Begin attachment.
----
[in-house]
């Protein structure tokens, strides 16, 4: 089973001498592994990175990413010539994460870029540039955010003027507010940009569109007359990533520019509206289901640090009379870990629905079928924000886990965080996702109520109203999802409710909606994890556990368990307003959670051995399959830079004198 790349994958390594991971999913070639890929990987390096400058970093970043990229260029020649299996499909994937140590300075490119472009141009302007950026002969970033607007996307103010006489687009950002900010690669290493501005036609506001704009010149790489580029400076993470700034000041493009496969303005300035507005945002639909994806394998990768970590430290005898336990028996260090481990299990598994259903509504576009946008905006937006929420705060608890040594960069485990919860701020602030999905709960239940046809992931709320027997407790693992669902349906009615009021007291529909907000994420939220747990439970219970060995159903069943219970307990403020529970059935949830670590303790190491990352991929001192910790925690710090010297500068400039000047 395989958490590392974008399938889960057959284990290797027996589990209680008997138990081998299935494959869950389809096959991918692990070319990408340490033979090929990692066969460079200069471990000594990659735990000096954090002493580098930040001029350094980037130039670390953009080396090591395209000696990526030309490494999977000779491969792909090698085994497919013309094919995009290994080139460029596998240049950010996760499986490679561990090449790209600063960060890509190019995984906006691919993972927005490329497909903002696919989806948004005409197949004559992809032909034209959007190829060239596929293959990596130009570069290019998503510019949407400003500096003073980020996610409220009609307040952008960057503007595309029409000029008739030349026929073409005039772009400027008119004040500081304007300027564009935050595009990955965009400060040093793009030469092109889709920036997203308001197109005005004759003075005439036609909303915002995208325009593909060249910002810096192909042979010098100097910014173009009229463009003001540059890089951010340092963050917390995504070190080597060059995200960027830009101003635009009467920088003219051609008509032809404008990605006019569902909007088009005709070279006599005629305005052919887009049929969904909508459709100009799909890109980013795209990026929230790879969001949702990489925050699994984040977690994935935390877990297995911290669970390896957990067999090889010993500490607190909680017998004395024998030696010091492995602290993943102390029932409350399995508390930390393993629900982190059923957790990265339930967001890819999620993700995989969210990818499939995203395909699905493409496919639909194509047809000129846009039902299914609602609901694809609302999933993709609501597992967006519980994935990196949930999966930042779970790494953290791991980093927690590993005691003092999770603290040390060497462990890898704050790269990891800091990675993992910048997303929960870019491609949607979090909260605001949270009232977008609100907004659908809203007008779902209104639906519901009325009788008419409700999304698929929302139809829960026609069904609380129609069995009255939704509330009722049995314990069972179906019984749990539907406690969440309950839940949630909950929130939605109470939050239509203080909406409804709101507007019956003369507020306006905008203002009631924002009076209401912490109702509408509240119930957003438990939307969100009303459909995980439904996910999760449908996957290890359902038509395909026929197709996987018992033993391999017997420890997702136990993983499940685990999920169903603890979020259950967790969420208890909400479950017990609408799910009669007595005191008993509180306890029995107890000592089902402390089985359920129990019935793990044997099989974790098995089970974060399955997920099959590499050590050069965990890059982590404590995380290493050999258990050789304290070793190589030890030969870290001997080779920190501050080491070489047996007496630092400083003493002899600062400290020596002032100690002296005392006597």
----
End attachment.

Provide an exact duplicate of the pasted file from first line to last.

[in-house]
């Protein structure tokens, strides 16, 4: 089973001498592994990175990413010539994460870029540039955010003027507010940009569109007359990533520019509206289901640090009379870990629905079928924000886990965080996702109520109203999802409710909606994890556990368990307003959670051995399959830079004198 790349994958390594991971999913070639890929990987390096400058970093970043990229260029020649299996499909994937140590300075490119472009141009302007950026002969970033607007996307103010006489687009950002900010690669290493501005036609506001704009010149790489580029400076993470700034000041493009496969303005300035507005945002639909994806394998990768970590430290005898336990028996260090481990299990598994259903509504576009946008905006937006929420705060608890040594960069485990919860701020602030999905709960239940046809992931709320027997407790693992669902349906009615009021007291529909907000994420939220747990439970219970060995159903069943219970307990403020529970059935949830670590303790190491990352991929001192910790925690710090010297500068400039000047 395989958490590392974008399938889960057959284990290797027996589990209680008997138990081998299935494959869950389809096959991918692990070319990408340490033979090929990692066969460079200069471990000594990659735990000096954090002493580098930040001029350094980037130039670390953009080396090591395209000696990526030309490494999977000779491969792909090698085994497919013309094919995009290994080139460029596998240049950010996760499986490679561990090449790209600063960060890509190019995984906006691919993972927005490329497909903002696919989806948004005409197949004559992809032909034209959007190829060239596929293959990596130009570069290019998503510019949407400003500096003073980020996610409220009609307040952008960057503007595309029409000029008739030349026929073409005039772009400027008119004040500081304007300027564009935050595009990955965009400060040093793009030469092109889709920036997203308001197109005005004759003075005439036609909303915002995208325009593909060249910002810096192909042979010098100097910014173009009229463009003001540059890089951010340092963050917390995504070190080597060059995200960027830009101003635009009467920088003219051609008509032809404008990605006019569902909007088009005709070279006599005629305005052919887009049929969904909508459709100009799909890109980013795209990026929230790879969001949702990489925050699994984040977690994935935390877990297995911290669970390896957990067999090889010993500490607190909680017998004395024998030696010091492995602290993943102390029932409350399995508390930390393993629900982190059923957790990265339930967001890819999620993700995989969210990818499939995203395909699905493409496919639909194509047809000129846009039902299914609602609901694809609302999933993709609501597992967006519980994935990196949930999966930042779970790494953290791991980093927690590993005691003092999770603290040390060497462990890898704050790269990891800091990675993992910048997303929960870019491609949607979090909260605001949270009232977008609100907004659908809203007008779902209104639906519901009325009788008419409700999304698929929302139809829960026609069904609380129609069995009255939704509330009722049995314990069972179906019984749990539907406690969440309950839940949630909950929130939605109470939050239509203080909406409804709101507007019956003369507020306006905008203002009631924002009076209401912490109702509408509240119930957003438990939307969100009303459909995980439904996910999760449908996957290890359902038509395909026929197709996987018992033993391999017997420890997702136990993983499940685990999920169903603890979020259950967790969420208890909400479950017990609408799910009669007595005191008993509180306890029995107890000592089902402390089985359920129990019935793990044997099989974790098995089970974060399955997920099959590499050590050069965990890059982590404590995380290493050999258990050789304290070793190589030890030969870290001997080779920190501050080491070489047996007496630092400083003493002899600062400290020596002032100690002296005392006597």